Lucha Comics

Almost There!

Lucha Comics is coming along nicely; I am happy to announce that we should have our first creator owned content in a matter of days! This is an exciting time, and honestly I am a bit nervous since I really don’t know much about the comic book industry ๐Ÿ™‚ However, I do know business and have had the pleasure of doing a few different thing which I think have led me here, and that hopefully will allow Lucha Comics to grow into a successful comic book publisher. Here’s a brief rundown of numerous jobs that I have held over the years:

1. Helping my dad at this farm with their computer systems
(This job happened sporadically and really is still kind of on-going)
I have never been handy or good with anything farm related, but I took to PCs quite young. When I first got serious about working on them for other people, my dad took me to the farm where he still works, and I would do some training, troubleshooting, and trying to implement the vision that he had (which was way ahead of its time for the Canadian Dairy Industry). To give you an idea, I still remember paper spreadsheets when I first arrived, moving to Lotus 1-2-3 (for MS-DOS of course!) and finally getting to the promised land of Excel. Since then, I have helped troubleshoot automated milking systems and a Bluetooth Milk Tank. My how things have changed ๐Ÿ™‚ Lesson learned: adopt technology or stay behind.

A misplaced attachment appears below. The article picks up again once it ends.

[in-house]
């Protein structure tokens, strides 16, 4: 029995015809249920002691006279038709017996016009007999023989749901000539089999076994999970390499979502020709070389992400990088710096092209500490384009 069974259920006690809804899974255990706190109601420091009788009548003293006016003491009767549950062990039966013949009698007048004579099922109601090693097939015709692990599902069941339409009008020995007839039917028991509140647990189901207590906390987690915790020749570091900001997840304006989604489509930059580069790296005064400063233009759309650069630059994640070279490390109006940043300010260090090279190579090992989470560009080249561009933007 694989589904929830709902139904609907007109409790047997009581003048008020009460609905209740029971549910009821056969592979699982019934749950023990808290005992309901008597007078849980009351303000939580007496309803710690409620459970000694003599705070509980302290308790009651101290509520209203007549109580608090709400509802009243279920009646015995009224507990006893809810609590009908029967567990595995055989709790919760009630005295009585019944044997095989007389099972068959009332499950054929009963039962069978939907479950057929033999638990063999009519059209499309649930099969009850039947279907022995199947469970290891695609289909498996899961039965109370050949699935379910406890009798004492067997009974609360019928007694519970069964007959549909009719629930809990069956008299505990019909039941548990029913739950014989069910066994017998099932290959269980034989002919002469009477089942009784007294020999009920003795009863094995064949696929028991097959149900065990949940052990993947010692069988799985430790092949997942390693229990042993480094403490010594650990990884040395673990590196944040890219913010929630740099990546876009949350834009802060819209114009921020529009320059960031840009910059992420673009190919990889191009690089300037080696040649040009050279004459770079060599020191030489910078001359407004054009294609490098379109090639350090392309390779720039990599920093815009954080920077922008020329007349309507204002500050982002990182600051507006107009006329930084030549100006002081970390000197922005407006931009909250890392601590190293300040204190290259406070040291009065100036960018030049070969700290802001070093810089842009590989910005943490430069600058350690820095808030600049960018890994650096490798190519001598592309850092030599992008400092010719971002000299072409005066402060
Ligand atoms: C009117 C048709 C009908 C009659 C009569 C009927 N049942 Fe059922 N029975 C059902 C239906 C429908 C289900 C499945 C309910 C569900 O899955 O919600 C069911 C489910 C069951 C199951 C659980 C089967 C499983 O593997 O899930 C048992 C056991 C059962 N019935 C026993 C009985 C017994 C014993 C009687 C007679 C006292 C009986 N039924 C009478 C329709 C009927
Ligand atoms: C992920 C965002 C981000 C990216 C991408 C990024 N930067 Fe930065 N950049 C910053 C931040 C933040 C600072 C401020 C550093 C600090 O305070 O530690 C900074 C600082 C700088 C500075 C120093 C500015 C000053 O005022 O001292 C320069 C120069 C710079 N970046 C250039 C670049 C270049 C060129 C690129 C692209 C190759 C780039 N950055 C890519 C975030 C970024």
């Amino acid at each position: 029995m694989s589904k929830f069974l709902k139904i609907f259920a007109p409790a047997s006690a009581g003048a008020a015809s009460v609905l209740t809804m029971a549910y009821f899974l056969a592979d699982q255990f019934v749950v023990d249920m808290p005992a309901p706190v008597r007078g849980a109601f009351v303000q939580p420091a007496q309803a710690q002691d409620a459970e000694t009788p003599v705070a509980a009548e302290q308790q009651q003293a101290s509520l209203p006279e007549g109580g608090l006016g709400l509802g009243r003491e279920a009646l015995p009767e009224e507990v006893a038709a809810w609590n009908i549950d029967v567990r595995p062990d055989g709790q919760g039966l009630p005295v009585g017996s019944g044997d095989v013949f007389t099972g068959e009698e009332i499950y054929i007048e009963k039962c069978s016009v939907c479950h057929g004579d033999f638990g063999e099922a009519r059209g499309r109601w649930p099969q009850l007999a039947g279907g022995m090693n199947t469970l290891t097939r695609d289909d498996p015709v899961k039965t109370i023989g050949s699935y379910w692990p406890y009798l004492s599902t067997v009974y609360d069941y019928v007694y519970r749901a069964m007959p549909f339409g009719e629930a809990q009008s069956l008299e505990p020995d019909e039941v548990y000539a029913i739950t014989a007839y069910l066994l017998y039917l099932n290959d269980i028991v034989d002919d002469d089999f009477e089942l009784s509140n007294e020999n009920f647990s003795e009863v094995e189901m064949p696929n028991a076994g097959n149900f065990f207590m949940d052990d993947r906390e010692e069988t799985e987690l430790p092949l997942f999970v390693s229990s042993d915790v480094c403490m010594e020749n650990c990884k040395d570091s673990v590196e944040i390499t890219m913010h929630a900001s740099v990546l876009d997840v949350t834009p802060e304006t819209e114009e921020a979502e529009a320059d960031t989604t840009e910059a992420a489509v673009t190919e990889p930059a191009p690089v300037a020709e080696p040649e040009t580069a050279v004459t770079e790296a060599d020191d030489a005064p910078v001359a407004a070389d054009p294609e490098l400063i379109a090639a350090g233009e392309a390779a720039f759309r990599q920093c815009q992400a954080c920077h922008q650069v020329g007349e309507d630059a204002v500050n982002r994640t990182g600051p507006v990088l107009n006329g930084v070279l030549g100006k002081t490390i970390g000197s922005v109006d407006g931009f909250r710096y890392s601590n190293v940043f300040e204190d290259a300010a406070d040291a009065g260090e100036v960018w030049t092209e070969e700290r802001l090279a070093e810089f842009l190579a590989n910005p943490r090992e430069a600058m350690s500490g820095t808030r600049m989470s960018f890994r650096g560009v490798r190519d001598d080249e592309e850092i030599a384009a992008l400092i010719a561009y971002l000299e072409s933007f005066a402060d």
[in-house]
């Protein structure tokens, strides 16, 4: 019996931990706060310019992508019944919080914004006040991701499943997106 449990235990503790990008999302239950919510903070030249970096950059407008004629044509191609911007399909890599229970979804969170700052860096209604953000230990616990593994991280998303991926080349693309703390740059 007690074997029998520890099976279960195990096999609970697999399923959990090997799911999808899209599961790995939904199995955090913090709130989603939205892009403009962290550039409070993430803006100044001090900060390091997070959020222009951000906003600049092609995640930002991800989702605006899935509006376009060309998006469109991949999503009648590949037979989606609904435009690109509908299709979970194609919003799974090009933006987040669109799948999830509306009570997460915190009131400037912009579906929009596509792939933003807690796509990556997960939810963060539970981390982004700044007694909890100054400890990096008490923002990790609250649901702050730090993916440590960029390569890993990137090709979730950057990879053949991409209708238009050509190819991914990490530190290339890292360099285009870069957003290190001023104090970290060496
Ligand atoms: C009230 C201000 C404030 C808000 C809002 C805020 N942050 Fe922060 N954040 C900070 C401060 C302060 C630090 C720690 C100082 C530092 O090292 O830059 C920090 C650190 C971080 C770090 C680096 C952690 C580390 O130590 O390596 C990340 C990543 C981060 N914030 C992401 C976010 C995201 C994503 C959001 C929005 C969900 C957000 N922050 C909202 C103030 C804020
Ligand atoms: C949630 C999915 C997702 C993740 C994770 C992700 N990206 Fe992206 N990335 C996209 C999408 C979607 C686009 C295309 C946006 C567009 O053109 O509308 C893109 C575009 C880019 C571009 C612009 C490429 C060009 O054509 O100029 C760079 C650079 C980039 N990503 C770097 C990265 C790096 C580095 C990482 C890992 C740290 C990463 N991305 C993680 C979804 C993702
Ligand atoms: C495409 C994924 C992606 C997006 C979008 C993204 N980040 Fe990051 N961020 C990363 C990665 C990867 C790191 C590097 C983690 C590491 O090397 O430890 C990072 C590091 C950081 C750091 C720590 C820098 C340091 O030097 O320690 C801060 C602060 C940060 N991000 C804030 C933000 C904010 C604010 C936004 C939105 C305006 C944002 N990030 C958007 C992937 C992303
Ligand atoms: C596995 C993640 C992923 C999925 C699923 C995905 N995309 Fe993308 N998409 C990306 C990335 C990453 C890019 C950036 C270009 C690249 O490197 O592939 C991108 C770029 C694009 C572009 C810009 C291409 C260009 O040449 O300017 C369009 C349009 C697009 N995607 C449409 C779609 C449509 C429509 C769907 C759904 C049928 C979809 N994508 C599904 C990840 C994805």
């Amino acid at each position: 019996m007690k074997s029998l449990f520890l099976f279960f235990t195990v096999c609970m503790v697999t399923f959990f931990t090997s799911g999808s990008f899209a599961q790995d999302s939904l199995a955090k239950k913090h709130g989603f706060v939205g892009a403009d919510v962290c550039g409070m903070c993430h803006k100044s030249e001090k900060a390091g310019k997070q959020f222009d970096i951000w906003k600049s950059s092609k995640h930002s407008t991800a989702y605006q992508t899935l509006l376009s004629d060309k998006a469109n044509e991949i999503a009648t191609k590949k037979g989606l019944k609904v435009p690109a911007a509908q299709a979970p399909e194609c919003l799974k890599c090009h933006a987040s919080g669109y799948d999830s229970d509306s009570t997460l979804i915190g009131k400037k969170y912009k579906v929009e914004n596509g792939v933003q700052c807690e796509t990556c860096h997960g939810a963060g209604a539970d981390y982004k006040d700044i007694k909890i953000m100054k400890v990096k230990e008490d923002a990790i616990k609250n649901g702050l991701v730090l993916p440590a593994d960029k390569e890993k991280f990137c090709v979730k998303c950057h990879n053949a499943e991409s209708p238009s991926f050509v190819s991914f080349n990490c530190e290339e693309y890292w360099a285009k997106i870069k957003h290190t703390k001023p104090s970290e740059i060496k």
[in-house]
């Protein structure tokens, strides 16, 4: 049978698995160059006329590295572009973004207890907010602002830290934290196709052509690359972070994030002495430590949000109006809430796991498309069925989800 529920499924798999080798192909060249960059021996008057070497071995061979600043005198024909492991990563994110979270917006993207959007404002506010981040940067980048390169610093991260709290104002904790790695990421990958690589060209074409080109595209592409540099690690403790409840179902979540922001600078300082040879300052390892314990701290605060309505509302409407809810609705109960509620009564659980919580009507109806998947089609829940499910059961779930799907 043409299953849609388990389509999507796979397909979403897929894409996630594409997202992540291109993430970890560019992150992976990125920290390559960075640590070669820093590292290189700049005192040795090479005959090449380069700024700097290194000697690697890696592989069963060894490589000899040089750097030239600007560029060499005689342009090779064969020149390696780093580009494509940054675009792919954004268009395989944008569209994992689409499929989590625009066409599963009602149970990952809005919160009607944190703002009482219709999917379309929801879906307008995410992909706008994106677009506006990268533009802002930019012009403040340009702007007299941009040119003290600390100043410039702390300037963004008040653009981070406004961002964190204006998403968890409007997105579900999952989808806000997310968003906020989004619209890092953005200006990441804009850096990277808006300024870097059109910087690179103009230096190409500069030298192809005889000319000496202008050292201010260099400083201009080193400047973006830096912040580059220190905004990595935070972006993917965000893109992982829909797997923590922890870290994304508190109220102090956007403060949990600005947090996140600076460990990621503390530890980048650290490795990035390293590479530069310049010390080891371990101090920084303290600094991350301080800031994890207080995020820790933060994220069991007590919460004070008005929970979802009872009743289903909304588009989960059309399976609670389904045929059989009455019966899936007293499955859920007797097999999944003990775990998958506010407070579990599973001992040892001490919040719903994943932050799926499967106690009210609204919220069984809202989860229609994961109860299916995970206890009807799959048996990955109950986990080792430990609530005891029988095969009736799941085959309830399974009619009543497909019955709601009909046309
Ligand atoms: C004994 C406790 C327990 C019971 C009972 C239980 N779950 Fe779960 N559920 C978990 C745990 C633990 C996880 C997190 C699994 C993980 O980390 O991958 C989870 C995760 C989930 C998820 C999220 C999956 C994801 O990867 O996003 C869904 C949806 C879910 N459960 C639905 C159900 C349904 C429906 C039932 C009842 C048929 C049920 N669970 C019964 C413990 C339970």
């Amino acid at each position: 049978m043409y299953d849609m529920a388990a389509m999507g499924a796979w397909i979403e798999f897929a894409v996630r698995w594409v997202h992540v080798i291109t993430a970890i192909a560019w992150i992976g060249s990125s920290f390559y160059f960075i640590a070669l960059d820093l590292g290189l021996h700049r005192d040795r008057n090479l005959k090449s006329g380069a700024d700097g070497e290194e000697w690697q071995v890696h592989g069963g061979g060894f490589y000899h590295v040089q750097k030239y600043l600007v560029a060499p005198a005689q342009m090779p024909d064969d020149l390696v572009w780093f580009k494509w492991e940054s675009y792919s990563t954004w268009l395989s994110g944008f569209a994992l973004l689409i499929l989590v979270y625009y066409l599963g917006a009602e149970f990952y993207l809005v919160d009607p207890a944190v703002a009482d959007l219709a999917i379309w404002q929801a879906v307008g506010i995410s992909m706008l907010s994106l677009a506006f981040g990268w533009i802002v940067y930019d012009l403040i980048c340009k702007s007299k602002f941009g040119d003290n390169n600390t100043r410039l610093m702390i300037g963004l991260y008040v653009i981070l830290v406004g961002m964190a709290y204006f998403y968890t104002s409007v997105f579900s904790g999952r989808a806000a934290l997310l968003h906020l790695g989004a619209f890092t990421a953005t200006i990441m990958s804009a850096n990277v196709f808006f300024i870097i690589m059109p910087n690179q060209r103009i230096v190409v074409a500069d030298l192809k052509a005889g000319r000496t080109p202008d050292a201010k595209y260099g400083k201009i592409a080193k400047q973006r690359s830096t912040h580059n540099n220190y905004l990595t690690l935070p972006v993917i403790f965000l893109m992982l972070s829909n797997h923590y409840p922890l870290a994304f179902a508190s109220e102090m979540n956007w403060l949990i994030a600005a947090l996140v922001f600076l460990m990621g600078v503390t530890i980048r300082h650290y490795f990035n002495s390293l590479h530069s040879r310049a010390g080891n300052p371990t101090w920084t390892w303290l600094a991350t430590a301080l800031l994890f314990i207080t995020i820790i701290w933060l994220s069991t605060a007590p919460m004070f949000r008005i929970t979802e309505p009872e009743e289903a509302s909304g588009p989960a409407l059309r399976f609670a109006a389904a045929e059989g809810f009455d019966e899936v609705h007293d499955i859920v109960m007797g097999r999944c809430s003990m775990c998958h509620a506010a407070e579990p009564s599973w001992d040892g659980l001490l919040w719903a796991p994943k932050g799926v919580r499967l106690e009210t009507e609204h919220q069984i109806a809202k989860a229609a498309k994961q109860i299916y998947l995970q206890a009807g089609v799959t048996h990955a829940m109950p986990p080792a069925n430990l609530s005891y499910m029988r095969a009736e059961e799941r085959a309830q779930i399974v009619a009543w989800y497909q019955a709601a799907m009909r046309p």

2. Paperboy
I found that working at a young age was very helpful; it builds work ethic, and if framed correctly work can be kind of fun. This didn’t last long, but it did allow me to re-connect with my grade 5 teacher (thanks Mrs. Matthews for all of your hard work!) and taught me the value of being on-time. Lesson learned: get your customers to pay – ontime!

3. Carwasher/Book Keeper/Bartender